A friend of mine recently commented that although I am living in both the city and the garden, our city life is underrepresented in these posts. Of course, I began writing here when I was only living in the garden, and it has remained my focus but I see now that it is quite true that as a portrait of our daily lives, this blog is fairly unbalanced. This month is as good a chance as any to rectify that, and I wanted to start out by profiling one of the weekly markets that I visit.
I would love to say that we grow all of our own food but sadly that is not the case (although it is our objective). For the time being, then, I visit the weekly vegetable markets around town to fill in the gaps. When Ali joined me in China way back in 2001, he was surprised that there was a daily vegetable market outside the university gates. It ran from about 5 to 730, and was frequented mostly by the neighborhood retirees. I used to go out and do Tai Chi at 530 with a group of retired teachers, and then we would all head out the gate to peruse the market. The predawn hours in Harbin were the domain of the elderly, lining up to buy milk from a man on a tractor, or haggling with the doufu-sheet man, selling his wares off the back of a motorcycle. In the winter months, vegetables were displayed under thick cotton quits to keep them from freezing, or else inside styrofoam coolers.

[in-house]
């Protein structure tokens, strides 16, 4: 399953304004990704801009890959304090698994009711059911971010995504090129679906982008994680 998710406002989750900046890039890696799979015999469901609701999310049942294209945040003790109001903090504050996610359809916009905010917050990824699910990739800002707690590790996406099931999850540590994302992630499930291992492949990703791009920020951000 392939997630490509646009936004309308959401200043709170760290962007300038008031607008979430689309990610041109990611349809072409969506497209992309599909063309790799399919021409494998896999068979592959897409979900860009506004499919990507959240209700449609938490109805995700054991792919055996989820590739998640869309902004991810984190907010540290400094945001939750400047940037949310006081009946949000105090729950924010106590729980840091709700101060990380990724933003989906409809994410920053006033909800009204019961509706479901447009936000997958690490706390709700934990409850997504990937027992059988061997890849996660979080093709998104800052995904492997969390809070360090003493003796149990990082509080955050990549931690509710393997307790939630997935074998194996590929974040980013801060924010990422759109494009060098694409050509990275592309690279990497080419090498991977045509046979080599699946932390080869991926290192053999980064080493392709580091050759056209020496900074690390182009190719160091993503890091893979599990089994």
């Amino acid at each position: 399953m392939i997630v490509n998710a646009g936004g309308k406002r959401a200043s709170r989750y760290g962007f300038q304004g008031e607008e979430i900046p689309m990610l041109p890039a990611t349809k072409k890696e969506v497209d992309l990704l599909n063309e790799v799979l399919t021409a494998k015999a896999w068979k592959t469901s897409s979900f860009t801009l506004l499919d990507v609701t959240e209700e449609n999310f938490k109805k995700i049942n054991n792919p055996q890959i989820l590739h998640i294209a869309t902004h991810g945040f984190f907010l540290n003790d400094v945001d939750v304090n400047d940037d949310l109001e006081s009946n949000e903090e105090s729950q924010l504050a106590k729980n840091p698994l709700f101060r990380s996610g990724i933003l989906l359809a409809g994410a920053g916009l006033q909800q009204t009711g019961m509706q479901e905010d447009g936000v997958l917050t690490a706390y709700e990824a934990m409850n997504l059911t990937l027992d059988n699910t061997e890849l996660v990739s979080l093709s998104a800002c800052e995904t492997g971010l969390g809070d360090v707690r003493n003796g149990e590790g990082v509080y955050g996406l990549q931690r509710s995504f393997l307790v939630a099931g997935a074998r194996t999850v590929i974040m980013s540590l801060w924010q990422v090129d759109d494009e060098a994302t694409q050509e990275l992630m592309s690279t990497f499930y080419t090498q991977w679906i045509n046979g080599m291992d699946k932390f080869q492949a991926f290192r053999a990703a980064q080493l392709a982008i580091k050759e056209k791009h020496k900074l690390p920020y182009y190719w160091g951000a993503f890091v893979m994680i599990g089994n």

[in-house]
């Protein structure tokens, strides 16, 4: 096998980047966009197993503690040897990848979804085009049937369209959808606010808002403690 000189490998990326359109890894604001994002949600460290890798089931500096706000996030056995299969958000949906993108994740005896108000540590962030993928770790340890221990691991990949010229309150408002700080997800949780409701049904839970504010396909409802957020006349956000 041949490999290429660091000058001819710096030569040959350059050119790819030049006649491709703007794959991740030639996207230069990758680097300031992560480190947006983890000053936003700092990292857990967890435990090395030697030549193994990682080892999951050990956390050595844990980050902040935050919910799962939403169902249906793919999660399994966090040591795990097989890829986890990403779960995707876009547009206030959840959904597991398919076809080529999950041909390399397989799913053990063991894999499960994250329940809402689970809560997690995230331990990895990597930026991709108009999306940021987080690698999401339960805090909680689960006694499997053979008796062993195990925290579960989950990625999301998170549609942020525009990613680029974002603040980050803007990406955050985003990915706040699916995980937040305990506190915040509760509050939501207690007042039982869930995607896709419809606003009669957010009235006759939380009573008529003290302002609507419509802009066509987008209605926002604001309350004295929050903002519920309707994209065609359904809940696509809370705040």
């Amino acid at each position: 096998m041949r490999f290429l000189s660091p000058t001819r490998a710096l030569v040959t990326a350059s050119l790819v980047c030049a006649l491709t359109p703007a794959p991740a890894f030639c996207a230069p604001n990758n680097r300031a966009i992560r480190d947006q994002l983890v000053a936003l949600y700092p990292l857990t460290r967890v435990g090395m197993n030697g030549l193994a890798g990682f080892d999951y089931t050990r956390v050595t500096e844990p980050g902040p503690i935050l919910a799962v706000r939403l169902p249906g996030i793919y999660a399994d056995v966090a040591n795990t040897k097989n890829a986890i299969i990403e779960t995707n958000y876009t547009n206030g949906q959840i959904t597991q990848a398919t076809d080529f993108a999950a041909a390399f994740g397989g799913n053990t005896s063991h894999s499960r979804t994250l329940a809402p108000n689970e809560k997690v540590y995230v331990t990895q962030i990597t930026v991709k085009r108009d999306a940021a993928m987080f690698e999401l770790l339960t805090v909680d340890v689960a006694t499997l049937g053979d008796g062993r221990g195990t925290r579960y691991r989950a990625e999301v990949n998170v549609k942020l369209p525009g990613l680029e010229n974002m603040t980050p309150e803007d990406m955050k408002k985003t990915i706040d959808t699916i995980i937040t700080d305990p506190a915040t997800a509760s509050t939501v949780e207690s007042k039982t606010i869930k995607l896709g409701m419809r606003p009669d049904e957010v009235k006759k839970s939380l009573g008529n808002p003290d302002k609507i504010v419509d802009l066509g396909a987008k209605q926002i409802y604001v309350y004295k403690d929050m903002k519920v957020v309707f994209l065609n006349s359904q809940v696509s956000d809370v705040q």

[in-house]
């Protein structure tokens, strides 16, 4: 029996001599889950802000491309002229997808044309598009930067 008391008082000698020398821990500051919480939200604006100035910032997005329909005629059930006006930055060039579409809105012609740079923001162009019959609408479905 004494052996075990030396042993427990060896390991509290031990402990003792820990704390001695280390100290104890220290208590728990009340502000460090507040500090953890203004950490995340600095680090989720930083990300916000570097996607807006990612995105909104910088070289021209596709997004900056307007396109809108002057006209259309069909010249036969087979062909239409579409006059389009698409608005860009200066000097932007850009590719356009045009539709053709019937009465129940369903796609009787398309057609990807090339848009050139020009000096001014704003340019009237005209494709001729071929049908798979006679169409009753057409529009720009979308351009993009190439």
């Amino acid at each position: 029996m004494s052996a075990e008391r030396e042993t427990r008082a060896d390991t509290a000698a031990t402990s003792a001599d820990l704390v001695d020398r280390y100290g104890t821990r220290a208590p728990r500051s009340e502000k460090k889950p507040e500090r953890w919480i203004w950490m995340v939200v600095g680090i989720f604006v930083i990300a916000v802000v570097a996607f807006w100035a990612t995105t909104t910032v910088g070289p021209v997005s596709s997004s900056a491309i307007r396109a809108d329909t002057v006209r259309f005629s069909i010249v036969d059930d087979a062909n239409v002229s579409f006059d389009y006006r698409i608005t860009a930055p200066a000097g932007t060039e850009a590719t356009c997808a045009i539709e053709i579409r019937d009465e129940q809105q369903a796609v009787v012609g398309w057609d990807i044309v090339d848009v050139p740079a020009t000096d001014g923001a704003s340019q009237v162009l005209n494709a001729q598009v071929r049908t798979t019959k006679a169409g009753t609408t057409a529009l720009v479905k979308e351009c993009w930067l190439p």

When I entered the Thursday market in our old neighborhood of Sirinyali, I was struck by how fresh and lively everything looked. Here in Antalya, it is not the cold that zaps produce, but the heat. All summer long, the veg look beleaguered and parched. Now, with a few good rain storms under our belts and temperatures barely lifting out of the 80s, there seems to be a collective sigh of relief and feeling of weightlessness. And there is so much great veg to be had!
I apologise for the photos — I know they aren’t great. I was using my phone, and if you can believe it the memory was all used up (I think I had better check and see if Kaya and Baki have been taking large sets of photos…) but I get to this market so rarely, I thought this might be better than nothing. I’ll take the real camera next time.
At the entrance to the market, there is an area where people come to sell stuff from their gardens. It is far less formal than the market itself, which is neatly lined up on tables along the side of the road, but I like shopping here better because it is all local and in season and from gardens as opposed to the stuff from the wholesalers.
Under the olive trees, there is milk for sale, home made butter and cheese, eggs and nuts as well as the usual market offerings. The white corn in the photo above is an unusual sight — I usually only see yellow in the markets. There are usually folks selling offbeat finds like fresh pecans, or medlars, and in the spring you might come across wild asparagus or morels. I’ll visit a few more local markets in the coming weeks so that you can see how they differ from neighborhood to neighborhood.